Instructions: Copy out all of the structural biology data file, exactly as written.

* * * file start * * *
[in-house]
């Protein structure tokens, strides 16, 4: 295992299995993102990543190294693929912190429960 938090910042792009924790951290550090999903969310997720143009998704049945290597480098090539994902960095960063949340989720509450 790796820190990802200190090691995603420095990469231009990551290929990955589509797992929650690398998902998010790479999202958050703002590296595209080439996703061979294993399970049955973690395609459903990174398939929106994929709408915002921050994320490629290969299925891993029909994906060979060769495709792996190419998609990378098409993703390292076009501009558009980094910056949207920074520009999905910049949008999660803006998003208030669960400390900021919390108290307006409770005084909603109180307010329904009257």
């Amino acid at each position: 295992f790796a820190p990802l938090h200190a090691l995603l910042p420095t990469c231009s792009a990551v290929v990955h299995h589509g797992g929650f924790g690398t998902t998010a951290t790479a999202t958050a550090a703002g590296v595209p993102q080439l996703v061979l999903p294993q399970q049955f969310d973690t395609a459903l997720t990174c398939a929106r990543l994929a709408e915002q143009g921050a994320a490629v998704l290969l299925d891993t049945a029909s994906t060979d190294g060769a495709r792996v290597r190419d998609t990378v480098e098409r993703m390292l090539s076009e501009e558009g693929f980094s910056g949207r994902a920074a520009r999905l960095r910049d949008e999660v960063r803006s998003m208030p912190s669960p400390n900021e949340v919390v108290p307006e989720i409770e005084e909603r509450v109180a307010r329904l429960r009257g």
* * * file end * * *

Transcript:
[in-house]
């Protein structure tokens, strides 16, 4: 295992299995993102990543190294693929912190429960 938090910042792009924790951290550090999903969310997720143009998704049945290597480098090539994902960095960063949340989720509450 790796820190990802200190090691995603420095990469231009990551290929990955589509797992929650690398998902998010790479999202958050703002590296595209080439996703061979294993399970049955973690395609459903990174398939929106994929709408915002921050994320490629290969299925891993029909994906060979060769495709792996190419998609990378098409993703390292076009501009558009980094910056949207920074520009999905910049949008999660803006998003208030669960400390900021919390108290307006409770005084909603109180307010329904009257």
């Amino acid at each position: 295992f790796a820190p990802l938090h200190a090691l995603l910042p420095t990469c231009s792009a990551v290929v990955h299995h589509g797992g929650f924790g690398t998902t998010a951290t790479a999202t958050a550090a703002g590296v595209p993102q080439l996703v061979l999903p294993q399970q049955f969310d973690t395609a459903l997720t990174c398939a929106r990543l994929a709408e915002q143009g921050a994320a490629v998704l290969l299925d891993t049945a029909s994906t060979d190294g060769a495709r792996v290597r190419d998609t990378v480098e098409r993703m390292l090539s076009e501009e558009g693929f980094s910056g949207r994902a920074a520009r999905l960095r910049d949008e999660v960063r803006s998003m208030p912190s669960p400390n900021e949340v919390v108290p307006e989720i409770e005084e909603r509450v109180a307010r329904l429960r009257g």